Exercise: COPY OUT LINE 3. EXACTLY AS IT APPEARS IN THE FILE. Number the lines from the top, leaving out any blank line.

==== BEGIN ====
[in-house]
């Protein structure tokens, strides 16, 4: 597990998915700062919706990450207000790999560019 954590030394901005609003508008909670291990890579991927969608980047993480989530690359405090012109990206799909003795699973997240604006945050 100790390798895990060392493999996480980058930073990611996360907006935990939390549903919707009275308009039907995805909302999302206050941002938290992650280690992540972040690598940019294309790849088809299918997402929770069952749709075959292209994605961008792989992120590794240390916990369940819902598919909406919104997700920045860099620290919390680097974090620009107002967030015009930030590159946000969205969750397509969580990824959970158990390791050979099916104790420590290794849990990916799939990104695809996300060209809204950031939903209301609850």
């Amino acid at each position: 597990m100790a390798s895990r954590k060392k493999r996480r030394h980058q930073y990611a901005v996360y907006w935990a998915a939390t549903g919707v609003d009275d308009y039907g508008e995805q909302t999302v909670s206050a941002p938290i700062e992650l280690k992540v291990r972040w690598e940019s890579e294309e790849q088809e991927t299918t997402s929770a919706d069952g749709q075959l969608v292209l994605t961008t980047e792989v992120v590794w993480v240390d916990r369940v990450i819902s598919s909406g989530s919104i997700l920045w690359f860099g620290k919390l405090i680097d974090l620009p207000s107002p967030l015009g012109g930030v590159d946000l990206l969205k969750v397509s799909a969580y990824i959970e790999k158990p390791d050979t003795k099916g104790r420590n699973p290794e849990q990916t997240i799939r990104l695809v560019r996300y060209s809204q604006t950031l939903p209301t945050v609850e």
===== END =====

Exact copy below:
């Amino acid at each position: 597990m100790a390798s895990r954590k060392k493999r996480r030394h980058q930073y990611a901005v996360y907006w935990a998915a939390t549903g919707v609003d009275d308009y039907g508008e995805q909302t999302v909670s206050a941002p938290i700062e992650l280690k992540v291990r972040w690598e940019s890579e294309e790849q088809e991927t299918t997402s929770a919706d069952g749709q075959l969608v292209l994605t961008t980047e792989v992120v590794w993480v240390d916990r369940v990450i819902s598919s909406g989530s919104i997700l920045w690359f860099g620290k919390l405090i680097d974090l620009p207000s107002p967030l015009g012109g930030v590159d946000l990206l969205k969750v397509s799909a969580y990824i959970e790999k158990p390791d050979t003795k099916g104790r420590n699973p290794e849990q990916t997240i799939r990104l695809v560019r996300y060209s809204q604006t950031l939903p209301t945050v609850e």